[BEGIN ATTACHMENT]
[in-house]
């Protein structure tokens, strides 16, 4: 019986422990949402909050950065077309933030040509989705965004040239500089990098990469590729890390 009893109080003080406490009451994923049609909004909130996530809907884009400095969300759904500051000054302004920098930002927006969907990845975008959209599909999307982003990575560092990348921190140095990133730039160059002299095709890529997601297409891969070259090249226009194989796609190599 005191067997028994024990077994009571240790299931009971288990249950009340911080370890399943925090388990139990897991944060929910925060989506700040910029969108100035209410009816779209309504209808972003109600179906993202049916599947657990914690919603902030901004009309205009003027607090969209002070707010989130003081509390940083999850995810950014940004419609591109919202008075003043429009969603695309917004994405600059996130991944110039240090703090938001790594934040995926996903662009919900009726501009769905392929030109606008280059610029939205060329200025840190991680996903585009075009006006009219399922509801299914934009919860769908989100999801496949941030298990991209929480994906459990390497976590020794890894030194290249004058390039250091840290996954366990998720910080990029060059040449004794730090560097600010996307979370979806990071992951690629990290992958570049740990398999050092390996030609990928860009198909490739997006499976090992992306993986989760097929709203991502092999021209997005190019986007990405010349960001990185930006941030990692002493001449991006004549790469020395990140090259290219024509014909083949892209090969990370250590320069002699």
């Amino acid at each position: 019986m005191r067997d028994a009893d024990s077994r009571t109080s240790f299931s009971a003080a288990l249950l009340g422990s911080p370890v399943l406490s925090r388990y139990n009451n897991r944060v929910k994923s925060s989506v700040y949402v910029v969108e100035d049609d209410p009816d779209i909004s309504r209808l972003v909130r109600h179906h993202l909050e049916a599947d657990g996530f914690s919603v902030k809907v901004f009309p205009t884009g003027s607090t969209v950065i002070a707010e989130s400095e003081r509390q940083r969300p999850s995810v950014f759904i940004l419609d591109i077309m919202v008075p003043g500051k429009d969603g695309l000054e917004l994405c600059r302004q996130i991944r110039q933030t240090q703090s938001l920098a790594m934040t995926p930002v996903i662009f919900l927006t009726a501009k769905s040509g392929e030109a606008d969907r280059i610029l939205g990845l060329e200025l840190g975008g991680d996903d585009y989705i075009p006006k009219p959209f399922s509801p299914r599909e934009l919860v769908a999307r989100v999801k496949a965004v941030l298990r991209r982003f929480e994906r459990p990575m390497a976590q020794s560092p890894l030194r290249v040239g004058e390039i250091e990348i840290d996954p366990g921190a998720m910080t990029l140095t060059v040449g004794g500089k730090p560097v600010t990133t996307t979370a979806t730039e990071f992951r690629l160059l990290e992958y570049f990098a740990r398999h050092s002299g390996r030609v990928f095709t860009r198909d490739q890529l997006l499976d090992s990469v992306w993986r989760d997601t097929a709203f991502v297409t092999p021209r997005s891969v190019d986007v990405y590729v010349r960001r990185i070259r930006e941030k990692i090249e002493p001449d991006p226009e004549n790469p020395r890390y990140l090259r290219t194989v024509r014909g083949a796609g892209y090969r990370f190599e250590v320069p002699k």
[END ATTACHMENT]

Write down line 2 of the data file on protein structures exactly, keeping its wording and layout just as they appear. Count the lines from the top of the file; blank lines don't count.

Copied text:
């Protein structure tokens, strides 16, 4: 019986422990949402909050950065077309933030040509989705965004040239500089990098990469590729890390 009893109080003080406490009451994923049609909004909130996530809907884009400095969300759904500051000054302004920098930002927006969907990845975008959209599909999307982003990575560092990348921190140095990133730039160059002299095709890529997601297409891969070259090249226009194989796609190599 005191067997028994024990077994009571240790299931009971288990249950009340911080370890399943925090388990139990897991944060929910925060989506700040910029969108100035209410009816779209309504209808972003109600179906993202049916599947657990914690919603902030901004009309205009003027607090969209002070707010989130003081509390940083999850995810950014940004419609591109919202008075003043429009969603695309917004994405600059996130991944110039240090703090938001790594934040995926996903662009919900009726501009769905392929030109606008280059610029939205060329200025840190991680996903585009075009006006009219399922509801299914934009919860769908989100999801496949941030298990991209929480994906459990390497976590020794890894030194290249004058390039250091840290996954366990998720910080990029060059040449004794730090560097600010996307979370979806990071992951690629990290992958570049740990398999050092390996030609990928860009198909490739997006499976090992992306993986989760097929709203991502092999021209997005190019986007990405010349960001990185930006941030990692002493001449991006004549790469020395990140090259290219024509014909083949892209090969990370250590320069002699």